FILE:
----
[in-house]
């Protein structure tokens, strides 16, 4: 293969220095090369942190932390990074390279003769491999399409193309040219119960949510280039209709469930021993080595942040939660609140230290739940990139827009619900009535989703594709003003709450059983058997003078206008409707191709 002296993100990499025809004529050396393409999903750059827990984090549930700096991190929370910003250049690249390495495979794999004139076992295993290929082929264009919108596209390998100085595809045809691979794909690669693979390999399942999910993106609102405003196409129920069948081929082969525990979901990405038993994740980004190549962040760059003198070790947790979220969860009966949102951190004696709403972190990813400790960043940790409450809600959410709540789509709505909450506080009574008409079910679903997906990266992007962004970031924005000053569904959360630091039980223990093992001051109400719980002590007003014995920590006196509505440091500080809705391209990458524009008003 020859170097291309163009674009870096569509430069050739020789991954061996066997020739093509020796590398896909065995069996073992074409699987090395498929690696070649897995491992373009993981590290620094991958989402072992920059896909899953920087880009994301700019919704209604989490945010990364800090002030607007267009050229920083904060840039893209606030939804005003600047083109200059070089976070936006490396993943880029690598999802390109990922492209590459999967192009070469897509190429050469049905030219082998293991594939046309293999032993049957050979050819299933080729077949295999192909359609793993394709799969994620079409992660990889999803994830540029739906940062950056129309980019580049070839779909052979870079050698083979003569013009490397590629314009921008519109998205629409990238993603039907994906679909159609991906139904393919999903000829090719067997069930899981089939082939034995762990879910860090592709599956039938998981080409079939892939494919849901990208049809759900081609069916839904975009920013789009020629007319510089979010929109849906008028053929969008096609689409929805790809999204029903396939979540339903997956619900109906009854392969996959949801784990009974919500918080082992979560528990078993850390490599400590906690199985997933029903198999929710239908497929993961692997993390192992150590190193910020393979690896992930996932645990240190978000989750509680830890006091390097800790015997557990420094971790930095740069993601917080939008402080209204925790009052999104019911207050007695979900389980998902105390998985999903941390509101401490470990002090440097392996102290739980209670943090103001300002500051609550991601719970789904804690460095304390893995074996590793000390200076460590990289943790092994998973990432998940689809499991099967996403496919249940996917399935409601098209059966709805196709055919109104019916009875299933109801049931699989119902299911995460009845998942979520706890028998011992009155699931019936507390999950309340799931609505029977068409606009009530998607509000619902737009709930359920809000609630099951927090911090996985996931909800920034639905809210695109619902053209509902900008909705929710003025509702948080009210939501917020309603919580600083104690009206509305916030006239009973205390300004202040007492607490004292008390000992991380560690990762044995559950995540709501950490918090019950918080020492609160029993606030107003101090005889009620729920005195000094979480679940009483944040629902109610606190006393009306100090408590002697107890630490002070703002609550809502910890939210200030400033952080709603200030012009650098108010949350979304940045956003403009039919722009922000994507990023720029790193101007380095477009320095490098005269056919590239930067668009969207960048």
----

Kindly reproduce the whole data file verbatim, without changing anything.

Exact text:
[in-house]
């Protein structure tokens, strides 16, 4: 293969220095090369942190932390990074390279003769491999399409193309040219119960949510280039209709469930021993080595942040939660609140230290739940990139827009619900009535989703594709003003709450059983058997003078206008409707191709 002296993100990499025809004529050396393409999903750059827990984090549930700096991190929370910003250049690249390495495979794999004139076992295993290929082929264009919108596209390998100085595809045809691979794909690669693979390999399942999910993106609102405003196409129920069948081929082969525990979901990405038993994740980004190549962040760059003198070790947790979220969860009966949102951190004696709403972190990813400790960043940790409450809600959410709540789509709505909450506080009574008409079910679903997906990266992007962004970031924005000053569904959360630091039980223990093992001051109400719980002590007003014995920590006196509505440091500080809705391209990458524009008003 020859170097291309163009674009870096569509430069050739020789991954061996066997020739093509020796590398896909065995069996073992074409699987090395498929690696070649897995491992373009993981590290620094991958989402072992920059896909899953920087880009994301700019919704209604989490945010990364800090002030607007267009050229920083904060840039893209606030939804005003600047083109200059070089976070936006490396993943880029690598999802390109990922492209590459999967192009070469897509190429050469049905030219082998293991594939046309293999032993049957050979050819299933080729077949295999192909359609793993394709799969994620079409992660990889999803994830540029739906940062950056129309980019580049070839779909052979870079050698083979003569013009490397590629314009921008519109998205629409990238993603039907994906679909159609991906139904393919999903000829090719067997069930899981089939082939034995762990879910860090592709599956039938998981080409079939892939494919849901990208049809759900081609069916839904975009920013789009020629007319510089979010929109849906008028053929969008096609689409929805790809999204029903396939979540339903997956619900109906009854392969996959949801784990009974919500918080082992979560528990078993850390490599400590906690199985997933029903198999929710239908497929993961692997993390192992150590190193910020393979690896992930996932645990240190978000989750509680830890006091390097800790015997557990420094971790930095740069993601917080939008402080209204925790009052999104019911207050007695979900389980998902105390998985999903941390509101401490470990002090440097392996102290739980209670943090103001300002500051609550991601719970789904804690460095304390893995074996590793000390200076460590990289943790092994998973990432998940689809499991099967996403496919249940996917399935409601098209059966709805196709055919109104019916009875299933109801049931699989119902299911995460009845998942979520706890028998011992009155699931019936507390999950309340799931609505029977068409606009009530998607509000619902737009709930359920809000609630099951927090911090996985996931909800920034639905809210695109619902053209509902900008909705929710003025509702948080009210939501917020309603919580600083104690009206509305916030006239009973205390300004202040007492607490004292008390000992991380560690990762044995559950995540709501950490918090019950918080020492609160029993606030107003101090005889009620729920005195000094979480679940009483944040629902109610606190006393009306100090408590002697107890630490002070703002609550809502910890939210200030400033952080709603200030012009650098108010949350979304940045956003403009039919722009922000994507990023720029790193101007380095477009320095490098005269056919590239930067668009969207960048």